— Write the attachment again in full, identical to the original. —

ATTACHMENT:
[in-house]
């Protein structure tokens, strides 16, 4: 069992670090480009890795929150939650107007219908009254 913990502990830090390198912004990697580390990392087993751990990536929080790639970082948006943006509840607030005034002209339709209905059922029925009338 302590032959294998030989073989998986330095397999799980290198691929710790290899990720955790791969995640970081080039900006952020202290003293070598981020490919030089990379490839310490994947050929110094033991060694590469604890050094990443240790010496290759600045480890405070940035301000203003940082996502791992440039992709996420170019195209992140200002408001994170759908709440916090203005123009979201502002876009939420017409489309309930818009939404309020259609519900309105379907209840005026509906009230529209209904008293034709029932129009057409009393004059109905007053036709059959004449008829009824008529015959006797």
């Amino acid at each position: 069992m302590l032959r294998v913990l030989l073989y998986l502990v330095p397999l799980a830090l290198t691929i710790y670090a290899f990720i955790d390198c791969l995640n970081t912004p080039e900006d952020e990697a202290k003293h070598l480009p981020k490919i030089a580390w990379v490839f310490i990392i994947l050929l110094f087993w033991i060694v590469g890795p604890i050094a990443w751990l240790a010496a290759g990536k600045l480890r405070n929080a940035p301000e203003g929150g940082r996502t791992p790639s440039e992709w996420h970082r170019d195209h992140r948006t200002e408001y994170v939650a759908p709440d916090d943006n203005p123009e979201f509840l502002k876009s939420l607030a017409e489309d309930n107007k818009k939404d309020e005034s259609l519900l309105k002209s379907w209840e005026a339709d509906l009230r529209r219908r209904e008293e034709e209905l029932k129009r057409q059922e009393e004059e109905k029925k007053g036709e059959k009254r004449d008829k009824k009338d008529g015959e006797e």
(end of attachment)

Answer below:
[in-house]
């Protein structure tokens, strides 16, 4: 069992670090480009890795929150939650107007219908009254 913990502990830090390198912004990697580390990392087993751990990536929080790639970082948006943006509840607030005034002209339709209905059922029925009338 302590032959294998030989073989998986330095397999799980290198691929710790290899990720955790791969995640970081080039900006952020202290003293070598981020490919030089990379490839310490994947050929110094033991060694590469604890050094990443240790010496290759600045480890405070940035301000203003940082996502791992440039992709996420170019195209992140200002408001994170759908709440916090203005123009979201502002876009939420017409489309309930818009939404309020259609519900309105379907209840005026509906009230529209209904008293034709029932129009057409009393004059109905007053036709059959004449008829009824008529015959006797």
């Amino acid at each position: 069992m302590l032959r294998v913990l030989l073989y998986l502990v330095p397999l799980a830090l290198t691929i710790y670090a290899f990720i955790d390198c791969l995640n970081t912004p080039e900006d952020e990697a202290k003293h070598l480009p981020k490919i030089a580390w990379v490839f310490i990392i994947l050929l110094f087993w033991i060694v590469g890795p604890i050094a990443w751990l240790a010496a290759g990536k600045l480890r405070n929080a940035p301000e203003g929150g940082r996502t791992p790639s440039e992709w996420h970082r170019d195209h992140r948006t200002e408001y994170v939650a759908p709440d916090d943006n203005p123009e979201f509840l502002k876009s939420l607030a017409e489309d309930n107007k818009k939404d309020e005034s259609l519900l309105k002209s379907w209840e005026a339709d509906l009230r529209r219908r209904e008293e034709e209905l029932k129009r057409q059922e009393e004059e109905k029925k007053g036709e059959k009254r004449d008829k009824k009338d008529g015959e006797e």